Little Image Man

Once in a far-off country, in a temple, lived a funny-looking little image. His face was very solemn, and he held his head up and his mouth a little way open, as if he would scream at the slightest touch.

Not far from him was an Elephant—an image, of course—and on his back, he carried a tall, towerlike affair.

The little Image Man often looked at the Image Elephant, even though he did not seem to be looking at anything, and sometimes he saw little curls of smoke coming out of the little windows of the tower the Elephant carried.

But the thing that most concerned the little Image Man were the gorgeous trappings which the Elephant wore.

Over his back, under the tower, was a beautiful, colored covering of silk, and over his head, hanging down between his eyes, was the same beautiful silk, and from his neck hung a beautiful gold tassel.

Little Image Man thought there could be nothing in the world that could bring greater happiness than to ride on the back of such a gorgeous creature as the Elephant. Sometimes at night when all was still, he would lower his head and by the dim light which was always burning in the temple, he would look at Elephant, and once he thought of speaking to him and asking if he would mind tumbling off that tall tower and taking him for a ride. He was sure the tower must be much heavier than he was.

But he never quite had the courage, and then one day something happened. A terrible noise was heard outside the temple, and then the doors were thrown open, and many creatures came rushing in.

They were soldiers, foreigners, the little Image Man learned afterward, and when it was all over, the Elephant, among other things, was gone from the temple.

It was very lonely then for the little Image Man, and he sighed as he thought of all the images that were gone, but most of all, he missed the handsome-looking Elephant and wished he had asked him for just one ride, but now it was too late.

One day the little Image Man was carried away from the temple, and for a long time, it was all very dark for him. He was being carried far away from the temple across the ocean in a box, but of course, he did not know.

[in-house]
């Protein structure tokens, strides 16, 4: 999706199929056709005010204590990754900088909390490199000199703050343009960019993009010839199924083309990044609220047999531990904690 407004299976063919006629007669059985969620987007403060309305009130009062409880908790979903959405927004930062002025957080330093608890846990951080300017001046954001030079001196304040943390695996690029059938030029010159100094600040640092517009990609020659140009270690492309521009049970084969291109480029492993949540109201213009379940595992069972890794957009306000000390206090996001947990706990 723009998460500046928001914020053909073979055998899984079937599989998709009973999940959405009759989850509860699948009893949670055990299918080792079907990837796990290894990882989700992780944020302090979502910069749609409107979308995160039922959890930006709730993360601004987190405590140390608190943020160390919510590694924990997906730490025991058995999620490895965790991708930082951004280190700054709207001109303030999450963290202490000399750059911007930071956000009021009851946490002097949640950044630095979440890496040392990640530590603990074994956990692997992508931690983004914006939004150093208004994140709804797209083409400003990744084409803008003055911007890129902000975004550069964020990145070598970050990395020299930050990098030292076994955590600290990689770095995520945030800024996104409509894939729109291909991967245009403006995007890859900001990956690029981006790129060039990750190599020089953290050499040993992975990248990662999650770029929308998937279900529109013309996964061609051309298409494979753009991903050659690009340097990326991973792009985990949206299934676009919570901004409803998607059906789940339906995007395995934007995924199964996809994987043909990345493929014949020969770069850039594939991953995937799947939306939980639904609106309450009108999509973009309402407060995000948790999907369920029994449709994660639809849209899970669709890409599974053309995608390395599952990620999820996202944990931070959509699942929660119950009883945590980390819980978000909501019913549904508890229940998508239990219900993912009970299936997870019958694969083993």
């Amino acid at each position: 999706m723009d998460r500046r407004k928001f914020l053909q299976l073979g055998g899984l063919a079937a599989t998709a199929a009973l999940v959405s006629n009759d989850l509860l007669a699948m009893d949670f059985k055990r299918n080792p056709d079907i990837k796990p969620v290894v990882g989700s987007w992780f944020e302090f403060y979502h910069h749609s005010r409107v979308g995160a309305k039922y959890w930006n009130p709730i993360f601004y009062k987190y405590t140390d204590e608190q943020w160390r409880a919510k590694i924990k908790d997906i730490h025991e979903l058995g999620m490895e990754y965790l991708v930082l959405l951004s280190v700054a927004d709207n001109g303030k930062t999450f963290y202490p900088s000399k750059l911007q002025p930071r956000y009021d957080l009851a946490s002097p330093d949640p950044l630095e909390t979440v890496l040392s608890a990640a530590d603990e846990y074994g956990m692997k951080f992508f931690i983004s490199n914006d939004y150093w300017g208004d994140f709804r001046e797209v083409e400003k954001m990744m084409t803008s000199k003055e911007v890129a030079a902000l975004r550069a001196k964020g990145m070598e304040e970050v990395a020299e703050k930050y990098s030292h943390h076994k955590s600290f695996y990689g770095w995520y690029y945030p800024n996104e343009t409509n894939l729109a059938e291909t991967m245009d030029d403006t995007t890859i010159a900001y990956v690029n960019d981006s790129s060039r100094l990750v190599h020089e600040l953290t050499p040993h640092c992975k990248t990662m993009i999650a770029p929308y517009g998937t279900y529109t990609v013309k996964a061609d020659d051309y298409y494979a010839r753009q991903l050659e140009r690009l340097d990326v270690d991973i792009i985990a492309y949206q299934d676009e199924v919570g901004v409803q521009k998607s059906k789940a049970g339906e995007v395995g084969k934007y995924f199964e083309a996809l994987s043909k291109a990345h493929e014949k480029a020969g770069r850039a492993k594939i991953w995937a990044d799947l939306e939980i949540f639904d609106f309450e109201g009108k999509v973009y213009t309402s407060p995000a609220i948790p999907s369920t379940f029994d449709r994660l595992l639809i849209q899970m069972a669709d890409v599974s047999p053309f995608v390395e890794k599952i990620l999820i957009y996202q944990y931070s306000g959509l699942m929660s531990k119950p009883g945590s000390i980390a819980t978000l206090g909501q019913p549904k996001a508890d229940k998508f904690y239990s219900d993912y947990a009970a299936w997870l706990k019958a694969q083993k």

One day he found himself in a place much lighter than the temple had been, and when it came night and the place was very still, he lowered his head and looked around.

There were many strange things all about him, but at one end of the table on which he sat was another image man, and to him, he spoke.

“Tell me, Brother Image,” he said, “what is this strange place and why are we here?”

“This is a store, and we are to be sold,” replied the image, “how we came here I know not, but I have heard that we were taken from a temple far off across the water where there was a war.”

The next day, someone came to the shop and bought the little Image Man and carried him away.

He was put in a beautiful room on a long shelf-like place in front of a window, and that night when all was still in the house, the little Image Man felt something gently touch his arm.

The light from the street came in through the window, and when the little Image Man turned around, his astonished eyes saw the temple Elephant, who had touched him with his trunk.

It did not take them long to tell each other about the strange trip they had taken, and the little Image Man told the Elephant what he had heard in the shop.

“It is much nicer living here,” the Elephant said. “In the temple, you could not see what was going on outside, but here all day I look out of the window and see strange and interesting sights.”

And then one night, the little Image Man grew bold and asked for the ride he had so long coveted.

“Of course, I will give you a ride,” replied the Elephant, and down on his knees, he went, and with the help of another image made of brass, the little Image Man soon had the tower off Elephant’s back, and he was in its place.

And so very often, the maid coming to dust the ornaments in the morning finds the tower on the back of the Elephant crooked, and she wonders what could have put it out of place. “It must be the jar of the heavy teams in the street,” she always says. But the little Image Man smiles to himself and thinks: “We must be more careful about putting the tower back on Elephant’s back, or we will be caught some night.”

And there they live—the little Image Man and the gorgeously decked Elephant, and when sometimes there is incense put in the tower and little streams and curls of smoke come out of the windows, the little Image Man wonders if the fire will burn out in time for him to ride that night, but it always does, and they live very happily even though they are far away from their native land.